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SwRI engineers develop near-zero emissions diesel engine technology; 90% reduction of NOx

Southwest Research Institute engineers have developed the next generation of clean diesel engine technology to reduce hazardous nitrogen oxides (NOx) and carbon dioxide emissions while minimizing fuel consumption.

Working with regulatory agencies, vehicle manufacturers and suppliers, SwRI combined engine modifications with integrated aftertreatment technology and control strategies to reach near-zero emissions levels (0.02 g/hp-hr NOx emissions). SwRI developed the technology for the California Air Resources Board (CARB). The work is described in a pair of SAE Technical Papers.

Southwest Research Institute 2

SwRI combined engine modifications with integrated aftertreatment technology and control strategies to reach near-zero emissions levels.

Through the continued efforts of a multidisciplinary team, SwRI has developed one of the most fuel-efficient, low-emission diesel engines in the world. Created to address California’s pollution challenges, this technology could be a solution for communities around the globe dealing with the effects of NOx.

—SwRI Research Engineer Bryan Zavala, a member of the low NOx development team

According to the Environmental Protection Agency, nitrogen oxides are harmful to human health and the environment. The State of California plans to enact tighter emissions standards in 2024 and will require that heavy-duty engines produce less pollutants. Taking a systems approach to address the problem, SwRI engineers met CARB’s stringent emissions goals to reduce NOx by 90% while simultaneously lowering carbon dioxide emissions.

The low NOx technology developed at SwRI illustrates significant strides toward improving today’s heavy-duty engines and lowering greenhouse gas emissions. These types of simultaneous NOx and greenhouse gas solutions are key to creating sustainable heavy-duty transportation and meeting our public health obligations.

—CARB Vehicle Program Specialist Dr. William Robertson


In 2013, CARB contracted SwRI to investigate potential approaches for achieving an ultra-low NOx target in three stages.

  • The Stage 1 program focused on achieving the Ultra-Low NOx (ULN) levels utilizing a turbo-compound (TC) engine, which required the integration of novel catalyst technologies and a supplemental heat source. While the aftertreatment configuration provided a potential solution to meet the ULN target, a complicated approach was required to overcome challenges from low temperature exhaust.

  • In stage two, SwRI engineers developed a low-load certification cycle to gauge the performance of engine aftertreatment systems in low-load conditions, such as while idling.

  • The Stage 3 program leverages a different engine architecture more representative of the broader heavy-duty industry to meet Greenhouse Gas (GHG) targets and to simplify the ULN aftertreatment solution. Stage three, which is ongoing, has consisted of developing the near-zero emissions technology and evaluating it. Engineers modified a 2017 Cummins X15 engine architecture, integrated aftertreatment technology and enhanced controls to produce the desired results.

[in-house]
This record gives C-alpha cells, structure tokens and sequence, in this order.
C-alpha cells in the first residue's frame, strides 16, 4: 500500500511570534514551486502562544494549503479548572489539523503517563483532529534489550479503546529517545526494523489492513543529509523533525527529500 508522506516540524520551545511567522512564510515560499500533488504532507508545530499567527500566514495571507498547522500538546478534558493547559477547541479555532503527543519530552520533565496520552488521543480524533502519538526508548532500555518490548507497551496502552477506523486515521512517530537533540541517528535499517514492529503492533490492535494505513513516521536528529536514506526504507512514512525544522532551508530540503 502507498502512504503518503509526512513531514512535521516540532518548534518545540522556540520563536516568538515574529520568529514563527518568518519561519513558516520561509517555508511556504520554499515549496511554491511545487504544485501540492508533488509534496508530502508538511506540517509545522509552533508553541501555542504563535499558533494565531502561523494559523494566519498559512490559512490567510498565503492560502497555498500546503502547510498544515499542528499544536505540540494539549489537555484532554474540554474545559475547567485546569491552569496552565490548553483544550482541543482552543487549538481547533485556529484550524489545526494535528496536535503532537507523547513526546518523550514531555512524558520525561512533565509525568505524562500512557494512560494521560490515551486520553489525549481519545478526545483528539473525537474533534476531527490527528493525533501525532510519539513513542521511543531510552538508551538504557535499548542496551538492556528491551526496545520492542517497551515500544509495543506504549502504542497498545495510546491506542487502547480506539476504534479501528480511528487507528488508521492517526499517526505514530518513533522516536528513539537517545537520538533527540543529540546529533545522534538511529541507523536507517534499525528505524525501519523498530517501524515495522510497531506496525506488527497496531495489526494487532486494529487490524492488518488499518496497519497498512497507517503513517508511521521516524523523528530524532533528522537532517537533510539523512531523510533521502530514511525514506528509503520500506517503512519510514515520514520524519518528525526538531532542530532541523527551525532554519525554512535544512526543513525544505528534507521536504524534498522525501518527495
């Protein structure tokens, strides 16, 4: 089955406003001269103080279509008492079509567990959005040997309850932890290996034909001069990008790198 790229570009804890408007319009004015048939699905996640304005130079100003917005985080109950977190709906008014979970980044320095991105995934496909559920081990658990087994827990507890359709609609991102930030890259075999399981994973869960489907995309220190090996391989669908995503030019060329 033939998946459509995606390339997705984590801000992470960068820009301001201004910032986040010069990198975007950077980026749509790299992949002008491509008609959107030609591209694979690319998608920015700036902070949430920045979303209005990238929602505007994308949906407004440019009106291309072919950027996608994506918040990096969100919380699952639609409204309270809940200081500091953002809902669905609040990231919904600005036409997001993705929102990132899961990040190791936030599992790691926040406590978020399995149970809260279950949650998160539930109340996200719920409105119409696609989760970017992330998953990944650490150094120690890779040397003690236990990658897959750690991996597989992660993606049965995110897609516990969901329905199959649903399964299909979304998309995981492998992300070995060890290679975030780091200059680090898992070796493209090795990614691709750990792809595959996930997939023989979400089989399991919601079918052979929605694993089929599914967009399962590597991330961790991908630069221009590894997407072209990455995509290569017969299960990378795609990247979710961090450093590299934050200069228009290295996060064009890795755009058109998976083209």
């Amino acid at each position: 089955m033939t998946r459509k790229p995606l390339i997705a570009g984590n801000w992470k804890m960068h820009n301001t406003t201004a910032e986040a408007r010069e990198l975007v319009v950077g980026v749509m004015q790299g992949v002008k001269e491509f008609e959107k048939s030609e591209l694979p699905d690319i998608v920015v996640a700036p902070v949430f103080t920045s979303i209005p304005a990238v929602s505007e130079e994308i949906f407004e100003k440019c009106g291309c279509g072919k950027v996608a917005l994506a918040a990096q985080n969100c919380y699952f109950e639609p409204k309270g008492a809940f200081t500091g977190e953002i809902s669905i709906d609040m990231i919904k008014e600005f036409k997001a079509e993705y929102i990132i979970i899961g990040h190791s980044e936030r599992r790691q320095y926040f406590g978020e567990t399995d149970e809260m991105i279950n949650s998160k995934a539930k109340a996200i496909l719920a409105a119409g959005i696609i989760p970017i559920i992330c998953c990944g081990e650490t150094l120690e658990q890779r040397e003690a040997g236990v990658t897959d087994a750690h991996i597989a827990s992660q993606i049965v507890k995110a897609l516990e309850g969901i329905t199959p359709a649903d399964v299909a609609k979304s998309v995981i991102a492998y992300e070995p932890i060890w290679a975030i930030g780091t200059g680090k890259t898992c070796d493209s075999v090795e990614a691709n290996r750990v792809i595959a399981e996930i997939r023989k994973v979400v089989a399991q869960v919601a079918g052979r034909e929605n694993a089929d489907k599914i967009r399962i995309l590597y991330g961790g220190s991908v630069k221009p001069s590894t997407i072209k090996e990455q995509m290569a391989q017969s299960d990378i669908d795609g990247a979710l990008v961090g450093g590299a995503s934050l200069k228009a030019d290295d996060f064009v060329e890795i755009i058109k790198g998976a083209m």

SwRI had implemented a model-based controller for the Selective Catalytic Reduction (SCR) system in the CARB Stage 1 program. The chemical kinetics for the model-based controller were further tuned and implemented in order to accurately represent the reactions for the catalysts used in Stage 3. Novel dosing, and ammonia storage management strategies augmented with the model-based controls was critical in achieving the objectives.

Making a relevant impact on pollutants requires a whole system approach. Throughout the program, we have had an open dialogue with regulatory agencies, vehicle manufacturers and suppliers to evaluate the feasibility of a new low NOx standard.

—Bryan Zavala

SwRI continues to evaluate the system and its NOx reduction performance under realistic operating conditions such as hydrothermal stress and catalyst contamination to validate real-world performance. Final results are expected in summer 2020.


  • Zavala, B., Sharp, C., Neely, G., and Rao, S. (2020) “CARB Low NOx Stage 3 Program - Aftertreatment Evaluation and Down Selection,” SAE Technical Paper 2020-01-1402 doi: 10.4271/2020-01-1402.

  • Rao, S., Sarlashkar, J., Rengarajan, S., Sharp, C. et al. (2020) “A Controls Overview on Achieving Ultra-Low NOx,” SAE Technical Paper 2020-01-1404 doi: 10.4271/2020-01-1404.



For those tasks only diesels can do ( not many), this is a good step.


Who said it could not be done?


Clinton/Gore got low sulfur diesel which took a decade to phase in.
Going from 500 ppm to 50 ppm reduced health harm to many people.

The Lurking Jerk

This article doesn't seem to provide any insight into whether this new refined system is practical for passenger cars, and it doesn't seem to indicate whether this system is prohibitively expensive or not.

Michael Coates

As noted in the story, this was a seven-year project to produce one compliant engine in the lab. It is not integrated into a vehicle or even tested on the road. It's an achievement, but far from "developing" an engine.

It's a longer path to turn this into a viable engine a manufacturer can sell. Then the question becomes at what price? The first question a customer asks is not how low are the emissions of the engine, but how long is it going to be until this engine can pay me back for what it cost?

The same challenge is facing electric and fuel cell truck developers.


@The Lurking Jerk & Michael
Some parts of this concept are already in production on passenger cars. I suppose this answers most of your questions/concerns.


To give an example: Twin-dosing of urea reduces NOx by approximately 80% on passenger cars.

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